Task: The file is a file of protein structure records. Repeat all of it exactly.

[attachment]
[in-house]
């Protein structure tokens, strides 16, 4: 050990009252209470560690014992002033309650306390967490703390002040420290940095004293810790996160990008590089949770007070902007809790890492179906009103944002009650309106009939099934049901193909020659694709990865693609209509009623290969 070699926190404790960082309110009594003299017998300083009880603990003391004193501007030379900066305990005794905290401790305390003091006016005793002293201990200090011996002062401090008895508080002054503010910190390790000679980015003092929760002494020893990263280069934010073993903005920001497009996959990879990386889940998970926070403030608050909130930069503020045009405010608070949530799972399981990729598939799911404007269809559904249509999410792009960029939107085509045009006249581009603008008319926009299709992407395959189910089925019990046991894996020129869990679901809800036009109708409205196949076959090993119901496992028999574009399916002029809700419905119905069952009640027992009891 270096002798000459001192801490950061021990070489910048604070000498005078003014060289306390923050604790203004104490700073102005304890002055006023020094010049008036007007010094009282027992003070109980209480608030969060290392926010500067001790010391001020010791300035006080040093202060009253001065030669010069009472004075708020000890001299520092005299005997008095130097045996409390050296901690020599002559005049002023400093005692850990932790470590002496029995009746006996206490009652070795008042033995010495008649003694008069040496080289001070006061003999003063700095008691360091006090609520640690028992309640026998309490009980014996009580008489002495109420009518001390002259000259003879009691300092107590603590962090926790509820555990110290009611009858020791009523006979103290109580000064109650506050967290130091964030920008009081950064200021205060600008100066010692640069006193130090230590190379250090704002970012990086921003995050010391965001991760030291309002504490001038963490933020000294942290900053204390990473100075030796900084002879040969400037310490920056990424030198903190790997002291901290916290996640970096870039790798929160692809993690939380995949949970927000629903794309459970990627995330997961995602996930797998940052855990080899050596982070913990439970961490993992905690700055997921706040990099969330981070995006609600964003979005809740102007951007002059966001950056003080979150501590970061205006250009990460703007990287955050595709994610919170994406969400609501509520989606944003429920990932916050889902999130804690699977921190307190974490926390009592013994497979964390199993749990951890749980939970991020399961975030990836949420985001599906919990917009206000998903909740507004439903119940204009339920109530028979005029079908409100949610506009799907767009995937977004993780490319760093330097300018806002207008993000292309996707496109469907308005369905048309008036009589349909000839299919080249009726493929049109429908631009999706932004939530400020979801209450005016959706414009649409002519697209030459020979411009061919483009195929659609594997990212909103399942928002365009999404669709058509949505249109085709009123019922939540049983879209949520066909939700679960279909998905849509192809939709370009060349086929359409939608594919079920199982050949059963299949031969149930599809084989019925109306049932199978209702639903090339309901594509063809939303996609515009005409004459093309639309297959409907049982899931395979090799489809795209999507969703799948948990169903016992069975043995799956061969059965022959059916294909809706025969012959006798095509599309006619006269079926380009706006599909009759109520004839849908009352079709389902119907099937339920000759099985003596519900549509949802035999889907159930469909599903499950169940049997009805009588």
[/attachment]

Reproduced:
[in-house]
């Protein structure tokens, strides 16, 4: 050990009252209470560690014992002033309650306390967490703390002040420290940095004293810790996160990008590089949770007070902007809790890492179906009103944002009650309106009939099934049901193909020659694709990865693609209509009623290969 070699926190404790960082309110009594003299017998300083009880603990003391004193501007030379900066305990005794905290401790305390003091006016005793002293201990200090011996002062401090008895508080002054503010910190390790000679980015003092929760002494020893990263280069934010073993903005920001497009996959990879990386889940998970926070403030608050909130930069503020045009405010608070949530799972399981990729598939799911404007269809559904249509999410792009960029939107085509045009006249581009603008008319926009299709992407395959189910089925019990046991894996020129869990679901809800036009109708409205196949076959090993119901496992028999574009399916002029809700419905119905069952009640027992009891 270096002798000459001192801490950061021990070489910048604070000498005078003014060289306390923050604790203004104490700073102005304890002055006023020094010049008036007007010094009282027992003070109980209480608030969060290392926010500067001790010391001020010791300035006080040093202060009253001065030669010069009472004075708020000890001299520092005299005997008095130097045996409390050296901690020599002559005049002023400093005692850990932790470590002496029995009746006996206490009652070795008042033995010495008649003694008069040496080289001070006061003999003063700095008691360091006090609520640690028992309640026998309490009980014996009580008489002495109420009518001390002259000259003879009691300092107590603590962090926790509820555990110290009611009858020791009523006979103290109580000064109650506050967290130091964030920008009081950064200021205060600008100066010692640069006193130090230590190379250090704002970012990086921003995050010391965001991760030291309002504490001038963490933020000294942290900053204390990473100075030796900084002879040969400037310490920056990424030198903190790997002291901290916290996640970096870039790798929160692809993690939380995949949970927000629903794309459970990627995330997961995602996930797998940052855990080899050596982070913990439970961490993992905690700055997921706040990099969330981070995006609600964003979005809740102007951007002059966001950056003080979150501590970061205006250009990460703007990287955050595709994610919170994406969400609501509520989606944003429920990932916050889902999130804690699977921190307190974490926390009592013994497979964390199993749990951890749980939970991020399961975030990836949420985001599906919990917009206000998903909740507004439903119940204009339920109530028979005029079908409100949610506009799907767009995937977004993780490319760093330097300018806002207008993000292309996707496109469907308005369905048309008036009589349909000839299919080249009726493929049109429908631009999706932004939530400020979801209450005016959706414009649409002519697209030459020979411009061919483009195929659609594997990212909103399942928002365009999404669709058509949505249109085709009123019922939540049983879209949520066909939700679960279909998905849509192809939709370009060349086929359409939608594919079920199982050949059963299949031969149930599809084989019925109306049932199978209702639903090339309901594509063809939303996609515009005409004459093309639309297959409907049982899931395979090799489809795209999507969703799948948990169903016992069975043995799956061969059965022959059916294909809706025969012959006798095509599309006619006269079926380009706006599909009759109520004839849908009352079709389902119907099937339920000759099985003596519900549509949802035999889907159930469909599903499950169940049997009805009588």